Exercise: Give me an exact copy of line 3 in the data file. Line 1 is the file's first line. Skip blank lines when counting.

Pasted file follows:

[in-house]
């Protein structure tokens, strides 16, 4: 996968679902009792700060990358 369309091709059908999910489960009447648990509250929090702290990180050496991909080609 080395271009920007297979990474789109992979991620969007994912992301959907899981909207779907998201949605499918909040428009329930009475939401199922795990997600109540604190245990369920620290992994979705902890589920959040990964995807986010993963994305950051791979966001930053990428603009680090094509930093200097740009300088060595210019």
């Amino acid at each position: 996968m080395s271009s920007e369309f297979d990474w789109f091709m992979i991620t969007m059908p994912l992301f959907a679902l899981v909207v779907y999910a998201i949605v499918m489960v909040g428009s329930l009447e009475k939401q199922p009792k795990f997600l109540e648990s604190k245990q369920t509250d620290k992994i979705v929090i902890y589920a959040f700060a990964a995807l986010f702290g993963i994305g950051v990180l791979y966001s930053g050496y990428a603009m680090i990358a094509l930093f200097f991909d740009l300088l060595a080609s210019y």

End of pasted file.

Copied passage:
């Amino acid at each position: 996968m080395s271009s920007e369309f297979d990474w789109f091709m992979i991620t969007m059908p994912l992301f959907a679902l899981v909207v779907y999910a998201i949605v499918m489960v909040g428009s329930l009447e009475k939401q199922p009792k795990f997600l109540e648990s604190k245990q369920t509250d620290k992994i979705v929090i902890y589920a959040f700060a990964a995807l986010f702290g993963i994305g950051v990180l791979y966001s930053g050496y990428a603009m680090i990358a094509l930093f200097f991909d740009l300088l060595a080609s210019y």